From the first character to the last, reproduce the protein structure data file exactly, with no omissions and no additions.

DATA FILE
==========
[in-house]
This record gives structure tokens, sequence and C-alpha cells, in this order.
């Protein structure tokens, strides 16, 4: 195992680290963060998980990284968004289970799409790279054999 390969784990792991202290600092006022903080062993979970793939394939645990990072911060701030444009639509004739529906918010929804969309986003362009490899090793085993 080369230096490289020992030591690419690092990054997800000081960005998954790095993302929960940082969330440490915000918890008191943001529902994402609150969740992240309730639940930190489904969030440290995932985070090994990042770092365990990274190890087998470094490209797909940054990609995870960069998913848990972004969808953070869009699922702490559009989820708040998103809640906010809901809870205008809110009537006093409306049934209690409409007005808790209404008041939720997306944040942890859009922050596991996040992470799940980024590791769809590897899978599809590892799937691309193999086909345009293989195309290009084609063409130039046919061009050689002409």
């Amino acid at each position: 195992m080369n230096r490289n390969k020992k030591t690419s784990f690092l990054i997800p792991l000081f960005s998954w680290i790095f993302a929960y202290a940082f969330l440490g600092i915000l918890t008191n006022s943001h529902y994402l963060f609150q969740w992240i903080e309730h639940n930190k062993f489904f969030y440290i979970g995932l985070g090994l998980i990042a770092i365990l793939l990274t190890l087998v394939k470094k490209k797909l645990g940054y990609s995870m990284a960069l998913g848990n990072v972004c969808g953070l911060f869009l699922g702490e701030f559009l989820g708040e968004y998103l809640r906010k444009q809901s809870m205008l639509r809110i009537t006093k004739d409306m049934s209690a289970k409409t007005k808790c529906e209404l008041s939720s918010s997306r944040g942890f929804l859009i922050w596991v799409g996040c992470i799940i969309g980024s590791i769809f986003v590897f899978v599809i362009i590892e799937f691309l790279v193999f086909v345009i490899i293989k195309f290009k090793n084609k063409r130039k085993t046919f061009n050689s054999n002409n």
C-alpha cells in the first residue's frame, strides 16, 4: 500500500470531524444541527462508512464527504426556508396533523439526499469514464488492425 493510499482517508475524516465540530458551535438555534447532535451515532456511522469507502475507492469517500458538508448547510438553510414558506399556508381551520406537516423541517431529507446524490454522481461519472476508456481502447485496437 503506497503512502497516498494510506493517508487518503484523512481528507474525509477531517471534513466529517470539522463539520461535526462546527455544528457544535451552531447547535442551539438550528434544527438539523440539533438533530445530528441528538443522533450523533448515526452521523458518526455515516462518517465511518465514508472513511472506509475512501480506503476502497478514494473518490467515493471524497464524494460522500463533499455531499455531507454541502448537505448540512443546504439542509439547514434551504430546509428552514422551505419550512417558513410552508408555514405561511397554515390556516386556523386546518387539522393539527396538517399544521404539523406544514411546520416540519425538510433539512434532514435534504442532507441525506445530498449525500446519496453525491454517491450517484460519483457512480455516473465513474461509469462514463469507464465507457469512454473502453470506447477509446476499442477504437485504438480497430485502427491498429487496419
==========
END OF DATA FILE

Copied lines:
[in-house]
This record gives structure tokens, sequence and C-alpha cells, in this order.
């Protein structure tokens, strides 16, 4: 195992680290963060998980990284968004289970799409790279054999 390969784990792991202290600092006022903080062993979970793939394939645990990072911060701030444009639509004739529906918010929804969309986003362009490899090793085993 080369230096490289020992030591690419690092990054997800000081960005998954790095993302929960940082969330440490915000918890008191943001529902994402609150969740992240309730639940930190489904969030440290995932985070090994990042770092365990990274190890087998470094490209797909940054990609995870960069998913848990972004969808953070869009699922702490559009989820708040998103809640906010809901809870205008809110009537006093409306049934209690409409007005808790209404008041939720997306944040942890859009922050596991996040992470799940980024590791769809590897899978599809590892799937691309193999086909345009293989195309290009084609063409130039046919061009050689002409």
């Amino acid at each position: 195992m080369n230096r490289n390969k020992k030591t690419s784990f690092l990054i997800p792991l000081f960005s998954w680290i790095f993302a929960y202290a940082f969330l440490g600092i915000l918890t008191n006022s943001h529902y994402l963060f609150q969740w992240i903080e309730h639940n930190k062993f489904f969030y440290i979970g995932l985070g090994l998980i990042a770092i365990l793939l990274t190890l087998v394939k470094k490209k797909l645990g940054y990609s995870m990284a960069l998913g848990n990072v972004c969808g953070l911060f869009l699922g702490e701030f559009l989820g708040e968004y998103l809640r906010k444009q809901s809870m205008l639509r809110i009537t006093k004739d409306m049934s209690a289970k409409t007005k808790c529906e209404l008041s939720s918010s997306r944040g942890f929804l859009i922050w596991v799409g996040c992470i799940i969309g980024s590791i769809f986003v590897f899978v599809i362009i590892e799937f691309l790279v193999f086909v345009i490899i293989k195309f290009k090793n084609k063409r130039k085993t046919f061009n050689s054999n002409n």
C-alpha cells in the first residue's frame, strides 16, 4: 500500500470531524444541527462508512464527504426556508396533523439526499469514464488492425 493510499482517508475524516465540530458551535438555534447532535451515532456511522469507502475507492469517500458538508448547510438553510414558506399556508381551520406537516423541517431529507446524490454522481461519472476508456481502447485496437 503506497503512502497516498494510506493517508487518503484523512481528507474525509477531517471534513466529517470539522463539520461535526462546527455544528457544535451552531447547535442551539438550528434544527438539523440539533438533530445530528441528538443522533450523533448515526452521523458518526455515516462518517465511518465514508472513511472506509475512501480506503476502497478514494473518490467515493471524497464524494460522500463533499455531499455531507454541502448537505448540512443546504439542509439547514434551504430546509428552514422551505419550512417558513410552508408555514405561511397554515390556516386556523386546518387539522393539527396538517399544521404539523406544514411546520416540519425538510433539512434532514435534504442532507441525506445530498449525500446519496453525491454517491450517484460519483457512480455516473465513474461509469462514463469507464465507457469512454473502453470506447477509446476499442477504437485504438480497430485502427491498429487496419